This Friday comes a holiday that many of us may not remember.
Perhaps just as many may not even be aware of its existence. But 150 years ago, a Union Army general made clear through a formal order in Texas that all slaves were free. This year, millions of Americans will celebrate the anniversary of what has come to be called Juneteenth.
Over two years prior to the first Juneteenth, the Emancipation Proclamation was issued by President Abraham Lincoln, which stated "all persons held as slaves are, and henceforward shall be free."
In fact, many slaves had no idea that such a proclamation existed. The news traveled slowly into the Southern states, even moreso once slaveholders began evading the encroaching Union Army by heading for Texas.
However, by June 19, 1865, the news caught up with them.
"The people of Texas are informed that, in accordance with a proclamation from the Executive of the United States, all slaves are free. This involves an absolute equality of personal rights and rights of property between former masters and slaves, and the connection heretofore existing between them becomes that between employer and hired labor. The freedmen are advised to remain quietly at their present homes and work for wages. They are informed that they will not be allowed to collect at military posts and that they will not be supported in idleness either there or elsewhere," according to General Orders, Number 3; Headquarters District of Texas, Galveston, June 19, 1865.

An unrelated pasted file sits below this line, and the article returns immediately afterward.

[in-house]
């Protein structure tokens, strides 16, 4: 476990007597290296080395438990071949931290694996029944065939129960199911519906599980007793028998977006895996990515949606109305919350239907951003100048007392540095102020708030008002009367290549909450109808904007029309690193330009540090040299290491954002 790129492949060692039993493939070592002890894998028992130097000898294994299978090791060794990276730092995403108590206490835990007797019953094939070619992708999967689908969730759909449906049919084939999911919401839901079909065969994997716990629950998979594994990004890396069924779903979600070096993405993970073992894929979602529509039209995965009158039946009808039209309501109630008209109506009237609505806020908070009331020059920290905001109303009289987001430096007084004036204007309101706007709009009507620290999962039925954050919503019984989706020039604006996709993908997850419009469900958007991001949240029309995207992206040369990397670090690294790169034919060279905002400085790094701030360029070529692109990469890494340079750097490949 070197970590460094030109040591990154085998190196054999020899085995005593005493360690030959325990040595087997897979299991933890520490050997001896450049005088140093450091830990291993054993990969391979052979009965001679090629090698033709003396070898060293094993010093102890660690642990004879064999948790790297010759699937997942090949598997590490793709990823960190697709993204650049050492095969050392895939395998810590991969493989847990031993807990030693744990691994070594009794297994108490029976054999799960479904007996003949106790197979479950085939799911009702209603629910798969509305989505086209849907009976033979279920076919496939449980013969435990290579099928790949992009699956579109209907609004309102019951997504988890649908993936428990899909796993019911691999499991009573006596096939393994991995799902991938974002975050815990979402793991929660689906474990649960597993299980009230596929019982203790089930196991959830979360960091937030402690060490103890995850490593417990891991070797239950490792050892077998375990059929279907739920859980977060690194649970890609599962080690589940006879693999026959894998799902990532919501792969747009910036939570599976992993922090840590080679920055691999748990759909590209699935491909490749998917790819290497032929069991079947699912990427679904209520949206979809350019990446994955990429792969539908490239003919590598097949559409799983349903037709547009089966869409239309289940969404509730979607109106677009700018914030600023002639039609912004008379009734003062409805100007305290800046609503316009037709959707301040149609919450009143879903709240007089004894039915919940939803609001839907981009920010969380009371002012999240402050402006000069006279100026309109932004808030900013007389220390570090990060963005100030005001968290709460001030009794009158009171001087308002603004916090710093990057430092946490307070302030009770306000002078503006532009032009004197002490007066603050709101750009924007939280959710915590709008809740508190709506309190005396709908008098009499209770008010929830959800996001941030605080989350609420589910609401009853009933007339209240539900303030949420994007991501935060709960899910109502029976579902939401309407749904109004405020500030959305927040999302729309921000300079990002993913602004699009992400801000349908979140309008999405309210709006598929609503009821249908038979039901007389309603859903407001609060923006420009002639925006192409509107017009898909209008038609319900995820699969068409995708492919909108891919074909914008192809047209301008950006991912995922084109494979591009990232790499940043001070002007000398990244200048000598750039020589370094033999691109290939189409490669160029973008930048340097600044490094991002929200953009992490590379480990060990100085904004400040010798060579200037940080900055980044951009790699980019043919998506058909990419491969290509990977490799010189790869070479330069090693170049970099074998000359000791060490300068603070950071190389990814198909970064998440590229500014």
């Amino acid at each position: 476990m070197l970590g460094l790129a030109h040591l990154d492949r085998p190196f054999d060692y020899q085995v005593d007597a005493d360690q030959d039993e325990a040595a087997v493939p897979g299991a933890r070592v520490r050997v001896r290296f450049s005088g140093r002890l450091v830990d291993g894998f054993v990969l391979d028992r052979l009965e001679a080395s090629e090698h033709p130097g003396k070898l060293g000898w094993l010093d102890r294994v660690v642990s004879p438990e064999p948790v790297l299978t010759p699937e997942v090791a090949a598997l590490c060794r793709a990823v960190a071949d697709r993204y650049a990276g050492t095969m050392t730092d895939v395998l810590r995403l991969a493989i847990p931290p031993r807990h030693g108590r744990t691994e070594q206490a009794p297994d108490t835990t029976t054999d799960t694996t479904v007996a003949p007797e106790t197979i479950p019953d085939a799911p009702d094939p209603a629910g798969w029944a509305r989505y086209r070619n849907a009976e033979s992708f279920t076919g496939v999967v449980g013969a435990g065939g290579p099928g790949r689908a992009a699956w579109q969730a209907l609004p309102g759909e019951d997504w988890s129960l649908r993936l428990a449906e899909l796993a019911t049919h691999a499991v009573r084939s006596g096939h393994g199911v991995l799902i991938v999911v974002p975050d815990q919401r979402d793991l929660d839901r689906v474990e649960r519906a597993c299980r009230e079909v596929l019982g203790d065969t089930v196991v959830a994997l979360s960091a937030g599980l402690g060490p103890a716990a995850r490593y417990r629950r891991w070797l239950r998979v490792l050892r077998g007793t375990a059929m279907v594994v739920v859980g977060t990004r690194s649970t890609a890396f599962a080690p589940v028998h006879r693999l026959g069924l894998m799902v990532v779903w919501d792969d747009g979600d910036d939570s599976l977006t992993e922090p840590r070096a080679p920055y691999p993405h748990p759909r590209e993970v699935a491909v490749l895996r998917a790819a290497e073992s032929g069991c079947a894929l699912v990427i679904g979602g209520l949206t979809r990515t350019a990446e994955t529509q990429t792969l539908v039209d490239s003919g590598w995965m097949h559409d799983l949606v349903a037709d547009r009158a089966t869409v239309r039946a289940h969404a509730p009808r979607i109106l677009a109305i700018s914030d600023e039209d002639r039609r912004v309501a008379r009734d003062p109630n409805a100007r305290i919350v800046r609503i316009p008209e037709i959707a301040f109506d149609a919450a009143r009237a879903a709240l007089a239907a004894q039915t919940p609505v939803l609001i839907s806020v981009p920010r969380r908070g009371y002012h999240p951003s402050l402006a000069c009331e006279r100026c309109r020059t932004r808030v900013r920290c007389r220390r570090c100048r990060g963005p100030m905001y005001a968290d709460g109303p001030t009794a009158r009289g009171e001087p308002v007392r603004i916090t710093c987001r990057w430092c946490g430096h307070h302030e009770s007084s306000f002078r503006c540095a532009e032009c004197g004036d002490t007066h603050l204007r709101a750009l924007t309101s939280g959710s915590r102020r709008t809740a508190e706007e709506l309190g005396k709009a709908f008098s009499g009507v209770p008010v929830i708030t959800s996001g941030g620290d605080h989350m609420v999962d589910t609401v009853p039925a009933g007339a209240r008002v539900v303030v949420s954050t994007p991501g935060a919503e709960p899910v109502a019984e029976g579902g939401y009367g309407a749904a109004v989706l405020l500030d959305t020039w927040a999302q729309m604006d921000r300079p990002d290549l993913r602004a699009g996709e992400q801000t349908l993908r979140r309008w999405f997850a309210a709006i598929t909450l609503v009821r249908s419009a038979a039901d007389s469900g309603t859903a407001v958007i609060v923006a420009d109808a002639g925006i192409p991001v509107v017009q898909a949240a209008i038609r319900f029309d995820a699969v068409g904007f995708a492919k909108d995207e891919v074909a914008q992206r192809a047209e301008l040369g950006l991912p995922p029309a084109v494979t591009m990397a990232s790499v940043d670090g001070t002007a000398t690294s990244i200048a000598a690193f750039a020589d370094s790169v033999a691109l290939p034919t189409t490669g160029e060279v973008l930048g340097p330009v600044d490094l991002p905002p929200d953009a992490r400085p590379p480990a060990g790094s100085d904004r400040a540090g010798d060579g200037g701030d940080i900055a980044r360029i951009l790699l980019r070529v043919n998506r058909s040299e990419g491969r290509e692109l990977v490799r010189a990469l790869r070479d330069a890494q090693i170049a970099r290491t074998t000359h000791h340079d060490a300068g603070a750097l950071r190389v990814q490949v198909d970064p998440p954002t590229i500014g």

Of course, it wasn't a matter of some grand proclamation followed by black and white hands shaking. Such massive societal and economic change fails to come smoothly.
Many slaveholders waited to announce the news to their slaves until after harvest. Former slaves who heard the order and took advantage of their newfound freedom were often punished by acts of violence and murder.
The harsh realities of that first Juneteenth make it hard to understand why it is a day celebrated with such joy. But we look back and understand that while it wasn't a picture-perfect moment, it was one in which the disenfranchised heard directly from the powers that be that they were equals.
It was a day not just of talk, but of active change that resonates through American history.
As we commemorate Juneteenth's 150th anniversary on Friday, people nationwide will be remembering this time with a spirit of pride and hope for the future of American equality. There are multiple events taking place in Atlanta and other nearby cities that may be worth attending, but even a private reading of the Emancipation Proclamation with friends or family is an edifying and inspiring way to honor this moment in our nation's history.
-- Natalia Naman Temesgen is an independent contractor. Contact her at firstname.lastname@example.org.